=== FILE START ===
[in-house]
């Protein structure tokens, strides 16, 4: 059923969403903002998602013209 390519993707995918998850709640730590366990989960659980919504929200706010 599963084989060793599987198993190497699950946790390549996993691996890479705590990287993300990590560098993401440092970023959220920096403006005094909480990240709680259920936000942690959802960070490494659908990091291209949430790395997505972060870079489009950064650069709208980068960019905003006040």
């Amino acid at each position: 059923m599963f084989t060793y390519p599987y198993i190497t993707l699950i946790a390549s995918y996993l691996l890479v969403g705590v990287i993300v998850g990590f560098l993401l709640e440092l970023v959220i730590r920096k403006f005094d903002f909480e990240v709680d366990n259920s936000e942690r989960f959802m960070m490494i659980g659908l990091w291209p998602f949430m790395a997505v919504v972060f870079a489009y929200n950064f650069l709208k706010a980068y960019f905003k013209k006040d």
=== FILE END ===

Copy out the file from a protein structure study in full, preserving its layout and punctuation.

[in-house]
């Protein structure tokens, strides 16, 4: 059923969403903002998602013209 390519993707995918998850709640730590366990989960659980919504929200706010 599963084989060793599987198993190497699950946790390549996993691996890479705590990287993300990590560098993401440092970023959220920096403006005094909480990240709680259920936000942690959802960070490494659908990091291209949430790395997505972060870079489009950064650069709208980068960019905003006040």
């Amino acid at each position: 059923m599963f084989t060793y390519p599987y198993i190497t993707l699950i946790a390549s995918y996993l691996l890479v969403g705590v990287i993300v998850g990590f560098l993401l709640e440092l970023v959220i730590r920096k403006f005094d903002f909480e990240v709680d366990n259920s936000e942690r989960f959802m960070m490494i659980g659908l990091w291209p998602f949430m790395a997505v919504v972060f870079a489009y929200n950064f650069l709208k706010a980068y960019f905003k013209k006040d």